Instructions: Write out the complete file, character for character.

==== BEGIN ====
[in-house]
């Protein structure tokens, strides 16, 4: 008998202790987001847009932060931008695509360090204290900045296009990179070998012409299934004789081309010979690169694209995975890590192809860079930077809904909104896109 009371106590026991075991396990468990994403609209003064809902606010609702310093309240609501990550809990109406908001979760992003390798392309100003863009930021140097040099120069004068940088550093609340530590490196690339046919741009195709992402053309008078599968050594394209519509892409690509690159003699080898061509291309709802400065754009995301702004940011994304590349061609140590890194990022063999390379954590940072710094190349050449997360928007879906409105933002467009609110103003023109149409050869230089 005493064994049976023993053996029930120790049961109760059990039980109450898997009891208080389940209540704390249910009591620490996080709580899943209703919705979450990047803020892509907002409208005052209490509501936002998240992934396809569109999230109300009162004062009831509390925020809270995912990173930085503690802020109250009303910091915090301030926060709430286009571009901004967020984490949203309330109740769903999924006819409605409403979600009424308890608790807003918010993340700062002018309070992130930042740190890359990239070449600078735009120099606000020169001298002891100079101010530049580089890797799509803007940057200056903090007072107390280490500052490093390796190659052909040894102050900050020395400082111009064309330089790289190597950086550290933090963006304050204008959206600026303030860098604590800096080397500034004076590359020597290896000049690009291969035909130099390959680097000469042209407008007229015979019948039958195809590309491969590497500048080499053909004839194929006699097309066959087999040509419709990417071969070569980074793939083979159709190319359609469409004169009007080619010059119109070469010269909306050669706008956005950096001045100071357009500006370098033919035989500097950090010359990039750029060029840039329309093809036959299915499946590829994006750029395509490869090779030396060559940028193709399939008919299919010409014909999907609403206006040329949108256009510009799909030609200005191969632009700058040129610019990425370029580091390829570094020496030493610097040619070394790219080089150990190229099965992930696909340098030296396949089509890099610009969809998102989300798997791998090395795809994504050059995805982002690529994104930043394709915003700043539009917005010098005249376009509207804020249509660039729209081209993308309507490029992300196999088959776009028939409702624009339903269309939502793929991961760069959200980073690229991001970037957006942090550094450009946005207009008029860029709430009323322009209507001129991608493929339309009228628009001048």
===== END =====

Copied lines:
[in-house]
């Protein structure tokens, strides 16, 4: 008998202790987001847009932060931008695509360090204290900045296009990179070998012409299934004789081309010979690169694209995975890590192809860079930077809904909104896109 009371106590026991075991396990468990994403609209003064809902606010609702310093309240609501990550809990109406908001979760992003390798392309100003863009930021140097040099120069004068940088550093609340530590490196690339046919741009195709992402053309008078599968050594394209519509892409690509690159003699080898061509291309709802400065754009995301702004940011994304590349061609140590890194990022063999390379954590940072710094190349050449997360928007879906409105933002467009609110103003023109149409050869230089 005493064994049976023993053996029930120790049961109760059990039980109450898997009891208080389940209540704390249910009591620490996080709580899943209703919705979450990047803020892509907002409208005052209490509501936002998240992934396809569109999230109300009162004062009831509390925020809270995912990173930085503690802020109250009303910091915090301030926060709430286009571009901004967020984490949203309330109740769903999924006819409605409403979600009424308890608790807003918010993340700062002018309070992130930042740190890359990239070449600078735009120099606000020169001298002891100079101010530049580089890797799509803007940057200056903090007072107390280490500052490093390796190659052909040894102050900050020395400082111009064309330089790289190597950086550290933090963006304050204008959206600026303030860098604590800096080397500034004076590359020597290896000049690009291969035909130099390959680097000469042209407008007229015979019948039958195809590309491969590497500048080499053909004839194929006699097309066959087999040509419709990417071969070569980074793939083979159709190319359609469409004169009007080619010059119109070469010269909306050669706008956005950096001045100071357009500006370098033919035989500097950090010359990039750029060029840039329309093809036959299915499946590829994006750029395509490869090779030396060559940028193709399939008919299919010409014909999907609403206006040329949108256009510009799909030609200005191969632009700058040129610019990425370029580091390829570094020496030493610097040619070394790219080089150990190229099965992930696909340098030296396949089509890099610009969809998102989300798997791998090395795809994504050059995805982002690529994104930043394709915003700043539009917005010098005249376009509207804020249509660039729209081209993308309507490029992300196999088959776009028939409702624009339903269309939502793929991961760069959200980073690229991001970037957006942090550094450009946005207009008029860029709430009323322009209507001129991608493929339309009228628009001048």